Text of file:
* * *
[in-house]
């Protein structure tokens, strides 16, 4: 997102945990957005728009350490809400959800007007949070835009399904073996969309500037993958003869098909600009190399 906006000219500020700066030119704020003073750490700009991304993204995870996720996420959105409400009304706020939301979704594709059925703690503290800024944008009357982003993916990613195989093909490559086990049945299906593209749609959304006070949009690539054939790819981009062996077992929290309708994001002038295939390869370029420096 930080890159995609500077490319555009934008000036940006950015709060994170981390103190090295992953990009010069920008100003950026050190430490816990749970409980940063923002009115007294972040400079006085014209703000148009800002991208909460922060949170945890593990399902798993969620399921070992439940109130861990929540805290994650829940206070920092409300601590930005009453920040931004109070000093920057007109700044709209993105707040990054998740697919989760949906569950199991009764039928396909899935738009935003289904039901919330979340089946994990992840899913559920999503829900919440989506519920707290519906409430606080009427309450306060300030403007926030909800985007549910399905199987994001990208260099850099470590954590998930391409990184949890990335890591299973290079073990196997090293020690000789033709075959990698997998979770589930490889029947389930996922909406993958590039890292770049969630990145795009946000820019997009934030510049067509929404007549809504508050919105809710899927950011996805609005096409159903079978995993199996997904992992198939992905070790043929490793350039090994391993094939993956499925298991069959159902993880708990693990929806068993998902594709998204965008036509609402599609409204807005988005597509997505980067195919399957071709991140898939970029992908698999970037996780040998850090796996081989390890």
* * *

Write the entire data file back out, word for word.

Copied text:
[in-house]
């Protein structure tokens, strides 16, 4: 997102945990957005728009350490809400959800007007949070835009399904073996969309500037993958003869098909600009190399 906006000219500020700066030119704020003073750490700009991304993204995870996720996420959105409400009304706020939301979704594709059925703690503290800024944008009357982003993916990613195989093909490559086990049945299906593209749609959304006070949009690539054939790819981009062996077992929290309708994001002038295939390869370029420096 930080890159995609500077490319555009934008000036940006950015709060994170981390103190090295992953990009010069920008100003950026050190430490816990749970409980940063923002009115007294972040400079006085014209703000148009800002991208909460922060949170945890593990399902798993969620399921070992439940109130861990929540805290994650829940206070920092409300601590930005009453920040931004109070000093920057007109700044709209993105707040990054998740697919989760949906569950199991009764039928396909899935738009935003289904039901919330979340089946994990992840899913559920999503829900919440989506519920707290519906409430606080009427309450306060300030403007926030909800985007549910399905199987994001990208260099850099470590954590998930391409990184949890990335890591299973290079073990196997090293020690000789033709075959990698997998979770589930490889029947389930996922909406993958590039890292770049969630990145795009946000820019997009934030510049067509929404007549809504508050919105809710899927950011996805609005096409159903079978995993199996997904992992198939992905070790043929490793350039090994391993094939993956499925298991069959159902993880708990693990929806068993998902594709998204965008036509609402599609409204807005988005597509997505980067195919399957071709991140898939970029992908698999970037996780040998850090796996081989390890």